Dancing in the Moonlight ... by Cindy Beck

© Cindy Beck, 2008
(Keywords: Cindy Beck, breast cancer, survivor, Cup of Comfort for Breast Cancer Survivors, mammogram, humor, Latter-day Saints, LDS, yourLDSNeighborhood.com)

This blog is normally humorous, but for just a moment or two, let’s talk about something serious …

My mom is a breast cancer survivor. She was diagnosed at age 59, and right about now—when I’m only a few years away from that age myself—59 is sounding pretty young. When she told me of the diagnosis, I wondered if she would live until 60.

She had a good doctor, a successful surgery, and a workable treatment plan that included chemotherapy. Her health care and treatment were so good that, as of this point in time, she’s a 13-year survivor.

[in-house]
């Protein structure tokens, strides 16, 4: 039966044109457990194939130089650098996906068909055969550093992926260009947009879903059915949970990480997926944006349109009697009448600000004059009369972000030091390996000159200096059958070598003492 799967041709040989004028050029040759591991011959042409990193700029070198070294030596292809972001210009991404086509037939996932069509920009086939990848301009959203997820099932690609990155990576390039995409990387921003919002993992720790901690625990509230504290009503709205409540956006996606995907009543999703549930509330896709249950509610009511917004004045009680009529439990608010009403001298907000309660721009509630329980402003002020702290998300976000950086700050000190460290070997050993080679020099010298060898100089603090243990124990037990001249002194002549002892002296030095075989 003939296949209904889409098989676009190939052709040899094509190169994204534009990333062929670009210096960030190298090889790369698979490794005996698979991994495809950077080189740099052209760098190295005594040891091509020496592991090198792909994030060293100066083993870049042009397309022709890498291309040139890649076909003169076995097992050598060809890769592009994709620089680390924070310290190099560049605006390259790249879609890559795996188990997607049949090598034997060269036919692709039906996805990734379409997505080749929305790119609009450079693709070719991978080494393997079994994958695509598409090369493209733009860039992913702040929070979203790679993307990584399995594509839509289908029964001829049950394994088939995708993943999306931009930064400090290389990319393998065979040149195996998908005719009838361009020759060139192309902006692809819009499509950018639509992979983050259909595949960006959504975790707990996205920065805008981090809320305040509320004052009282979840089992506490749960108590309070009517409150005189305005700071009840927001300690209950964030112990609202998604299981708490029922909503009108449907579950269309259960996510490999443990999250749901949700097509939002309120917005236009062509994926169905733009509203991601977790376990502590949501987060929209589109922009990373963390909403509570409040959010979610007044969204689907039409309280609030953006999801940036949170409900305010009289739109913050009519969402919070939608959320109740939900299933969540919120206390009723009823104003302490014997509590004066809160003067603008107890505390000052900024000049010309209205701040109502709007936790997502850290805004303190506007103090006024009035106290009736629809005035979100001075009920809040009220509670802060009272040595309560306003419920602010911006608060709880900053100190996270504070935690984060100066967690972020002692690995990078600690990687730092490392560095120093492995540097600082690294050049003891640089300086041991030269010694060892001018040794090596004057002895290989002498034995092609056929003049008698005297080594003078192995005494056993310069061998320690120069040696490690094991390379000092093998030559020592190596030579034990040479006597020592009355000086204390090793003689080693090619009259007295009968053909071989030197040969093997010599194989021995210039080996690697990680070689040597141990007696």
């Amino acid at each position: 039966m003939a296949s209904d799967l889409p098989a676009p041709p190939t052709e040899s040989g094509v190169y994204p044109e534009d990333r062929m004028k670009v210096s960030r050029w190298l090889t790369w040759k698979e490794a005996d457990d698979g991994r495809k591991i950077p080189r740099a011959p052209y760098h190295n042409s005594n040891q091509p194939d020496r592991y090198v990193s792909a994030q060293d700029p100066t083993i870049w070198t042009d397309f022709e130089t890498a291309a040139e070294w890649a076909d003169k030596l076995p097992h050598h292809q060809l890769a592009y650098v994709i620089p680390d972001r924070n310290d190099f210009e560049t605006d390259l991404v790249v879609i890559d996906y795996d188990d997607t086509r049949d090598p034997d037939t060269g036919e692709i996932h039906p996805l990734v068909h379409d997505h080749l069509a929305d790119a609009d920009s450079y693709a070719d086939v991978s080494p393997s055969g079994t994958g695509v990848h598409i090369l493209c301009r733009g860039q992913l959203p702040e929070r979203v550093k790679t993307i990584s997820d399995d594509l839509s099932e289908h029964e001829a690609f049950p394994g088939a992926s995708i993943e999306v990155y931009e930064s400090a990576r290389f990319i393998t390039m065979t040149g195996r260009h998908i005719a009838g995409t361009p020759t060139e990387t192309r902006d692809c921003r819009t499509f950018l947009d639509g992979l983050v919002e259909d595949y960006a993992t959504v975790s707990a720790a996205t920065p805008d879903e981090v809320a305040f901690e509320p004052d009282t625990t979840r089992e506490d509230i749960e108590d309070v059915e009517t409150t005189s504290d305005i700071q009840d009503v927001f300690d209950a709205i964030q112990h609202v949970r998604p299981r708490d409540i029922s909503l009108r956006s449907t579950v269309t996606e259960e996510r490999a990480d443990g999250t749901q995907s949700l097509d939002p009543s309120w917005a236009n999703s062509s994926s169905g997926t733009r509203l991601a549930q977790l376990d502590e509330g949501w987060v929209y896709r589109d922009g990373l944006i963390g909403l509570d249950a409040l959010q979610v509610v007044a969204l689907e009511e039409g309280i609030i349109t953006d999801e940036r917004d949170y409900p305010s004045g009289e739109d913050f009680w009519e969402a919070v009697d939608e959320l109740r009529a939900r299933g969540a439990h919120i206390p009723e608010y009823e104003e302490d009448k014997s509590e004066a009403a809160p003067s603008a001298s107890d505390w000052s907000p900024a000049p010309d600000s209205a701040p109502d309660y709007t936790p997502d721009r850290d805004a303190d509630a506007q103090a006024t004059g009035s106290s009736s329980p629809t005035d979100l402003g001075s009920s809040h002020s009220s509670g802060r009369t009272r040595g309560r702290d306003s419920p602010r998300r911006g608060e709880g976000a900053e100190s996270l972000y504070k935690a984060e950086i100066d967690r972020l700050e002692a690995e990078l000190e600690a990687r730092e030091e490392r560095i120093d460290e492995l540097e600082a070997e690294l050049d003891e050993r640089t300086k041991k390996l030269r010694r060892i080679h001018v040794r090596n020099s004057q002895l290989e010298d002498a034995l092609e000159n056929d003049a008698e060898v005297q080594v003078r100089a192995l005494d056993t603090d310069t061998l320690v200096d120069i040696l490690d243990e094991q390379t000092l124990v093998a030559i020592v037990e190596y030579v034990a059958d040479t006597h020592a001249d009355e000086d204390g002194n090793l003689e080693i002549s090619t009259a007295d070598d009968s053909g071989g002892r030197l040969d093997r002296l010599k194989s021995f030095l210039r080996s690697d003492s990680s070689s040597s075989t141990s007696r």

You cannot imagine how grateful I am for every minute of those 13 years. Nor how thankful I feel that she scheduled regular mammograms and didn’t delay when they discovered a lump. It’s my belief that the mammogram is part of what saved her life.

About a year ago, a “call for stories” arrived in my inbox. Colleen Sell and Adams Media were collecting stories for a book called, A Cup of Comfort for Breast Cancer Survivors. I knew that I needed to write the story about my mom—a daughter’s view of her mother’s journey through breast cancer—and submit it.

It wasn’t easy writing, because it meant reliving the heart-stopping moment when she told me of the diagnosis. It meant calling to mind the desperate, sinking feeling of watching as a nurse wheeled her down the hall on a gurney and into surgery … and wondering if I would ever see her alive again.